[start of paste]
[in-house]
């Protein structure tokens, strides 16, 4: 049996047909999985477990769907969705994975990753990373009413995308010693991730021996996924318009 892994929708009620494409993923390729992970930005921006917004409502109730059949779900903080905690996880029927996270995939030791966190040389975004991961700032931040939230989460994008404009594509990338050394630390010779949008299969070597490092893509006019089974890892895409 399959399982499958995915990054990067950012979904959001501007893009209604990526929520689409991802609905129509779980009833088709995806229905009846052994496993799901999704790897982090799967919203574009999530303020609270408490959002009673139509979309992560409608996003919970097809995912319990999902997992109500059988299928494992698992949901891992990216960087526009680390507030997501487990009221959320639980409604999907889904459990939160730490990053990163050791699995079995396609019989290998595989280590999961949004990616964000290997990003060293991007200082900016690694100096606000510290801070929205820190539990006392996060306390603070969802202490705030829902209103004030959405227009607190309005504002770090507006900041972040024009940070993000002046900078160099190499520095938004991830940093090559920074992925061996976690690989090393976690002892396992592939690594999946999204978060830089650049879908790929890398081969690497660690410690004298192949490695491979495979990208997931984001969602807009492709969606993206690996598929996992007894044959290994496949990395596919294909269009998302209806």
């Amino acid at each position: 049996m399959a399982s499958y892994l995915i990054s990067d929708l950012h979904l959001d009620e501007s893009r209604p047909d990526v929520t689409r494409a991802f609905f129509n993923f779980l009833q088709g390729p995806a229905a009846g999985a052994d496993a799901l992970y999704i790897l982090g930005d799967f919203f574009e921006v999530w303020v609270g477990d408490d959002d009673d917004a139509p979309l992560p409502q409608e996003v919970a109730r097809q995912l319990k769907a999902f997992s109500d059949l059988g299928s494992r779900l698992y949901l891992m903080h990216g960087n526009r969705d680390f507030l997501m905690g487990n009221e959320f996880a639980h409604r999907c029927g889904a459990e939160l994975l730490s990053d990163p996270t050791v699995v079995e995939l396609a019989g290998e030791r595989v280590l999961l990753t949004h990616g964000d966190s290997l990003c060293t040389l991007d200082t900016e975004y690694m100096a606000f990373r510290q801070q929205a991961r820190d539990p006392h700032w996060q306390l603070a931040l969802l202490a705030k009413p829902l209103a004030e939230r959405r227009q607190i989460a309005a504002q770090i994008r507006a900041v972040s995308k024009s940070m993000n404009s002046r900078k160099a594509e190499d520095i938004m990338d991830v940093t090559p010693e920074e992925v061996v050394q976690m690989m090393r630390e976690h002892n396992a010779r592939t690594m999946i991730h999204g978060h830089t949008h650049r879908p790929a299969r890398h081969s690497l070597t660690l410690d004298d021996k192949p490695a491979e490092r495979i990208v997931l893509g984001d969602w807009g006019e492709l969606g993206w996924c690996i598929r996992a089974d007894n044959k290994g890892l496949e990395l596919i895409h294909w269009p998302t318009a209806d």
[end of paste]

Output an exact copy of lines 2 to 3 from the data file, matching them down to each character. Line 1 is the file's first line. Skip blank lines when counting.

């Protein structure tokens, strides 16, 4: 049996047909999985477990769907969705994975990753990373009413995308010693991730021996996924318009 892994929708009620494409993923390729992970930005921006917004409502109730059949779900903080905690996880029927996270995939030791966190040389975004991961700032931040939230989460994008404009594509990338050394630390010779949008299969070597490092893509006019089974890892895409 399959399982499958995915990054990067950012979904959001501007893009209604990526929520689409991802609905129509779980009833088709995806229905009846052994496993799901999704790897982090799967919203574009999530303020609270408490959002009673139509979309992560409608996003919970097809995912319990999902997992109500059988299928494992698992949901891992990216960087526009680390507030997501487990009221959320639980409604999907889904459990939160730490990053990163050791699995079995396609019989290998595989280590999961949004990616964000290997990003060293991007200082900016690694100096606000510290801070929205820190539990006392996060306390603070969802202490705030829902209103004030959405227009607190309005504002770090507006900041972040024009940070993000002046900078160099190499520095938004991830940093090559920074992925061996976690690989090393976690002892396992592939690594999946999204978060830089650049879908790929890398081969690497660690410690004298192949490695491979495979990208997931984001969602807009492709969606993206690996598929996992007894044959290994496949990395596919294909269009998302209806």
């Amino acid at each position: 049996m399959a399982s499958y892994l995915i990054s990067d929708l950012h979904l959001d009620e501007s893009r209604p047909d990526v929520t689409r494409a991802f609905f129509n993923f779980l009833q088709g390729p995806a229905a009846g999985a052994d496993a799901l992970y999704i790897l982090g930005d799967f919203f574009e921006v999530w303020v609270g477990d408490d959002d009673d917004a139509p979309l992560p409502q409608e996003v919970a109730r097809q995912l319990k769907a999902f997992s109500d059949l059988g299928s494992r779900l698992y949901l891992m903080h990216g960087n526009r969705d680390f507030l997501m905690g487990n009221e959320f996880a639980h409604r999907c029927g889904a459990e939160l994975l730490s990053d990163p996270t050791v699995v079995e995939l396609a019989g290998e030791r595989v280590l999961l990753t949004h990616g964000d966190s290997l990003c060293t040389l991007d200082t900016e975004y690694m100096a606000f990373r510290q801070q929205a991961r820190d539990p006392h700032w996060q306390l603070a931040l969802l202490a705030k009413p829902l209103a004030e939230r959405r227009q607190i989460a309005a504002q770090i994008r507006a900041v972040s995308k024009s940070m993000n404009s002046r900078k160099a594509e190499d520095i938004m990338d991830v940093t090559p010693e920074e992925v061996v050394q976690m690989m090393r630390e976690h002892n396992a010779r592939t690594m999946i991730h999204g978060h830089t949008h650049r879908p790929a299969r890398h081969s690497l070597t660690l410690d004298d021996k192949p490695a491979e490092r495979i990208v997931l893509g984001d969602w807009g006019e492709l969606g993206w996924c690996i598929r996992a089974d007894n044959k290994g890892l496949e990395l596919i895409h294909w269009p998302t318009a209806d």